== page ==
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More cases heard and more fines collected

Hon Rick Barker
Minister for Courts

17 December 2007
Media Statement

More cases heard and more fines collected

Courts Minister, Rick Barker has today praised the constant improvements in the Courts portfolio. He cited increased disposals and an increase in the value of fines collected, as evidence that the investment the Labour-led government has made in the Courts sector is improving access to justice for all New Zealanders.

"Improvements introduced by this Labour-led government have shown real results since 1999, and year on year improvement is testament to the commitment of this government and of those who work in our courts," Mr Barker said.

"In the High Court the number of jury trials completed has increased by 9% over the past two years and the number of cases dealt with by the District Court increased by 5%.

"Of the 156,294 cases dealt with in the criminal summary jurisdiction of the District Court in 2006/07, 75% were resolved within 12 weeks.

"Our Courts are responding to substantially increased workloads and increasingly complex trials, and pressures on the Courts system, particularly in Auckland, are being dealt with. Electronically filing infringement notices, enhanced digital audio technology speeding up post courtroom processes, and video conferencing, reducing the complexity of scheduling limited court time and reducing the need to travel, are just some of the initiatives that Labour has invested in to help ensure more timely access to justice.

"Labour has also undertaken the biggest Court building programme in recent history. In the last six years we have completed five new courthouses and 28 major courthouse refurbishments. A further two new courthouses are currently being planned and eight more major refurbishments are either planned or underway.

"Courthouses are point of civic pride for our communities and need to reflect this in their appearance, but state of the art court facilities are also contributing dramatically to our ability to dispose of cases in a safe and timely manner.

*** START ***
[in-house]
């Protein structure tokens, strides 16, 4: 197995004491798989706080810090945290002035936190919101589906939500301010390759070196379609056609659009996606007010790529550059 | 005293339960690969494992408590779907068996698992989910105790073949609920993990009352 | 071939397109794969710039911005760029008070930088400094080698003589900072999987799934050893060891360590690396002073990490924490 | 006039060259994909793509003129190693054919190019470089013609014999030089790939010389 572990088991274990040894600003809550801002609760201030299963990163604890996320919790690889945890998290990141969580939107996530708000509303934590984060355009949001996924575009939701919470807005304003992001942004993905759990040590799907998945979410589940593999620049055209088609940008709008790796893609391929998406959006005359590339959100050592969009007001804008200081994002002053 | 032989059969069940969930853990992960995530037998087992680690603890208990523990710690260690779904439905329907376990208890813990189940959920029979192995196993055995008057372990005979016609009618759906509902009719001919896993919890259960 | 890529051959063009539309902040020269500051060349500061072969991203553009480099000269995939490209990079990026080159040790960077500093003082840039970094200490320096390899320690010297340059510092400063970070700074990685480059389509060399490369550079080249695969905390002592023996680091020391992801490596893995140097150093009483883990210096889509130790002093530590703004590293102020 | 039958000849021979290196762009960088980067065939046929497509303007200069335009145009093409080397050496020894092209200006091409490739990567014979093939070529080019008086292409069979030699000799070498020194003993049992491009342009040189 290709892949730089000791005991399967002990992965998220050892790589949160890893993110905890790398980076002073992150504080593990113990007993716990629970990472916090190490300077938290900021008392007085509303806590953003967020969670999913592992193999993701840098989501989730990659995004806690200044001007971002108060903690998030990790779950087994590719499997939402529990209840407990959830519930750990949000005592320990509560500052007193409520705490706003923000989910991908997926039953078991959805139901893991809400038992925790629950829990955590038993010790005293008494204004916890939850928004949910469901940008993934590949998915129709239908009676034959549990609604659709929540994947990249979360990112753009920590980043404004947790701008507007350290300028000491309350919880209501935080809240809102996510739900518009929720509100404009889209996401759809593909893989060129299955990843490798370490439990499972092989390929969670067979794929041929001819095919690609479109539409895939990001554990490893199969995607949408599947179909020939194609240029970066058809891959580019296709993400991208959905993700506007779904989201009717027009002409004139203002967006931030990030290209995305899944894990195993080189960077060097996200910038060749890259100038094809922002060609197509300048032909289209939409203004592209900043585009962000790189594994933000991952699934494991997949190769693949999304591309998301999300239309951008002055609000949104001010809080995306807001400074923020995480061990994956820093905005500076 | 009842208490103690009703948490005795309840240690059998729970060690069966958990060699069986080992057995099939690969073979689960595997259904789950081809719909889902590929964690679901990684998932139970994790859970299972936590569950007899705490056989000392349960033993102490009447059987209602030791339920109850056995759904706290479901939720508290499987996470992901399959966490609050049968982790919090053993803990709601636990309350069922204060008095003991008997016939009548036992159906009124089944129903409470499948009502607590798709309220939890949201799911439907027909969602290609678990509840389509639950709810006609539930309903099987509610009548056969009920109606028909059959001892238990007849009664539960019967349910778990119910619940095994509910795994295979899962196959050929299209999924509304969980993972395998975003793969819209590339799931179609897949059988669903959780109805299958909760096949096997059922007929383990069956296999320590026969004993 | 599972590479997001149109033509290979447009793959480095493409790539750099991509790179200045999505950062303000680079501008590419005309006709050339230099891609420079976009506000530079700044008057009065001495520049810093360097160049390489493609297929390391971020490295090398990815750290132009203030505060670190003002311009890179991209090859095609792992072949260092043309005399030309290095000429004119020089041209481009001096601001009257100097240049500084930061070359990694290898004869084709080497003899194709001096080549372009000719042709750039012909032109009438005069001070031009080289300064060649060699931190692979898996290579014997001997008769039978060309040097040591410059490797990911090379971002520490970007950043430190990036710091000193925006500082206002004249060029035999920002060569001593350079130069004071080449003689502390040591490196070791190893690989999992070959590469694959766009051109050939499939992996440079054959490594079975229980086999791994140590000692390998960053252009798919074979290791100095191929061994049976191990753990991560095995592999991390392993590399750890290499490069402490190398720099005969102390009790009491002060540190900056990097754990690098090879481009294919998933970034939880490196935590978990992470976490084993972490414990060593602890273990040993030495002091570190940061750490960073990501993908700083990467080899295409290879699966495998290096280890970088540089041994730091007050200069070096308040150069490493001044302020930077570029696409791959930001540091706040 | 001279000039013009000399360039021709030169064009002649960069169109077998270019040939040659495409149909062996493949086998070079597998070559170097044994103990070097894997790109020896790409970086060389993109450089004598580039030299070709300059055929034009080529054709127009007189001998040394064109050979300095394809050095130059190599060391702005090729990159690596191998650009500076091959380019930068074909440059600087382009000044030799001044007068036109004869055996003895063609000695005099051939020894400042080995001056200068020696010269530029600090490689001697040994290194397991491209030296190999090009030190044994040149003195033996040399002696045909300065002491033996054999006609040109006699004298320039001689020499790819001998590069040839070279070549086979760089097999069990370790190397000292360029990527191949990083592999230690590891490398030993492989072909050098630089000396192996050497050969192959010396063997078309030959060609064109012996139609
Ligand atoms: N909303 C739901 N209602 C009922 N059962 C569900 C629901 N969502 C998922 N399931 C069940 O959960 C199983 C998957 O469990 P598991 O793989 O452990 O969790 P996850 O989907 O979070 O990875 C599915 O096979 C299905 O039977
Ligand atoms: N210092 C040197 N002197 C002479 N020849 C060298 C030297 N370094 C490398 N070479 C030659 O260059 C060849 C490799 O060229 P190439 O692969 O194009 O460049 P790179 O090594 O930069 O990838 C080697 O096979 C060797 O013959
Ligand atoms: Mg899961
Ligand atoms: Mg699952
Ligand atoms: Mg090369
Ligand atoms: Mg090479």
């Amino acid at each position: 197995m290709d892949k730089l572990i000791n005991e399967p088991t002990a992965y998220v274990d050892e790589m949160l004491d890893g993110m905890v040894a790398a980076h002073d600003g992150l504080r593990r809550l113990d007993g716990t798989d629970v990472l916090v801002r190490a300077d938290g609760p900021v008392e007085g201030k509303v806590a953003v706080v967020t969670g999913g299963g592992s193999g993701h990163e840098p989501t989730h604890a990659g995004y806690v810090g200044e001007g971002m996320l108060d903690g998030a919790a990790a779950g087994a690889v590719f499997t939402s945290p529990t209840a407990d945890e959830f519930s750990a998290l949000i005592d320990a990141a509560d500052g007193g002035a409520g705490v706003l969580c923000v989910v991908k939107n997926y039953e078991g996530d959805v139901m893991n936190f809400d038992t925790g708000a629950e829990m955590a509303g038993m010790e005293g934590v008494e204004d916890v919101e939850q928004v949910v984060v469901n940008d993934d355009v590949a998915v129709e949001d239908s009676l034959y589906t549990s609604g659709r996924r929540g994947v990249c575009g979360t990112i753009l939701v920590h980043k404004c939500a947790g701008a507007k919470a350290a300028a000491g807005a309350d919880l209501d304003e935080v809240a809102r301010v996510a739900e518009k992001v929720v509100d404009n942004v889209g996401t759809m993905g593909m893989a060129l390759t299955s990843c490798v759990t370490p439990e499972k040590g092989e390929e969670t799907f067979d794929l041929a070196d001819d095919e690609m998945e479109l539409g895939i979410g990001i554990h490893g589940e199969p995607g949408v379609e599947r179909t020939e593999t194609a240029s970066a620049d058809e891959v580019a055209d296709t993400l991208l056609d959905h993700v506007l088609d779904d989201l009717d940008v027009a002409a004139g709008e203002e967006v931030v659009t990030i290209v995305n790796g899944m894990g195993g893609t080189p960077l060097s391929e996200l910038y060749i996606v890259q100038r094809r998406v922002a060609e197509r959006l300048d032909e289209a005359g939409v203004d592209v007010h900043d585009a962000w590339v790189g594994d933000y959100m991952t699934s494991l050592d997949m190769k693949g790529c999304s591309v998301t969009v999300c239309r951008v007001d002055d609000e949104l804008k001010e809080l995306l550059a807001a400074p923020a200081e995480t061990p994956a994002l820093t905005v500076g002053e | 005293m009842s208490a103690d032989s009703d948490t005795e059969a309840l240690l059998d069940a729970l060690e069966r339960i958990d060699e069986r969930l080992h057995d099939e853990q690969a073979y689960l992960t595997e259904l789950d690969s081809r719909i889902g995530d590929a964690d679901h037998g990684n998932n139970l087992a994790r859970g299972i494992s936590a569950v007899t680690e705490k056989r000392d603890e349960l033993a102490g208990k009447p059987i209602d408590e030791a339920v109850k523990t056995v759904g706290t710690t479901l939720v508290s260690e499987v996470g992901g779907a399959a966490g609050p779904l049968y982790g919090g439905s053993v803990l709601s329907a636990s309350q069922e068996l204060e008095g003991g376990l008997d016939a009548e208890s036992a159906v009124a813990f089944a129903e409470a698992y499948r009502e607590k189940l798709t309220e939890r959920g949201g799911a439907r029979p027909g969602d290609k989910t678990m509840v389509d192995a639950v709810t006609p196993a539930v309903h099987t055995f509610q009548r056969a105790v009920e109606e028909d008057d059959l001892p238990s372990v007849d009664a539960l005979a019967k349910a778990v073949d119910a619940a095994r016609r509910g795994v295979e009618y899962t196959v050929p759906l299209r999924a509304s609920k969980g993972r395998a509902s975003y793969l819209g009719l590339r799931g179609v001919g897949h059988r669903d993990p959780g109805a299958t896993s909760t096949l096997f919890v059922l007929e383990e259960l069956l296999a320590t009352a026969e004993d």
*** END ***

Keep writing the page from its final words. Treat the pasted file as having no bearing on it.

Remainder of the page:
"The Justice and Electoral Select committee recently expressed concern about stays of proceeding in the Court system. I share their concerns, but would like to place the figures in context.

"The courts disposed of over 165,000 cases during the last year in comparison to 18 stays granted during the same period. 9 were systemic, 8 were prosecutorial and 1 was systemic and prosecutorial.

"One stay is one too many and in every case I ask for a detailed review in order to identify why the stay occurred and if processes can be improved.

"I am also very pleased with the progress we are making to collect fines and reparations. In just five years the value of fines collected increased by $100 million, we have doubled the number of vehicles seized in just 2 years (from 1053 to 2419), and introduced the Collection of Fines at Airports initiative – whereby we can stop people at the border if they have unpaid fines.

"The number of fines put on arrangement to pay has also increased by 114% in five years.

"It is particularly important to collections staff that we collect reparation and money owing to the victims of crime as a priority. The rate of receipted reparation has gone up to $7.89 million (an increase of 8%) and currently 75% of reparation imposed is collected.

"We have also carried out joint operations with Police to target boy racers, drink drivers and others with unpaid fines.

"This Labour-led Government's has made it tougher for those who don’t pay their fines, and easier for those who do.

"We are constantly looking for ways to improve the efficiency and effectiveness of both our Courts and our fines collection processes, but it is also important we acknowledge the enormous amount of progress we have already made.

"New Zealanders deserve modern, safe, and timely access to justice and under Labour that is what they are getting," Mr Barker said.

ENDS

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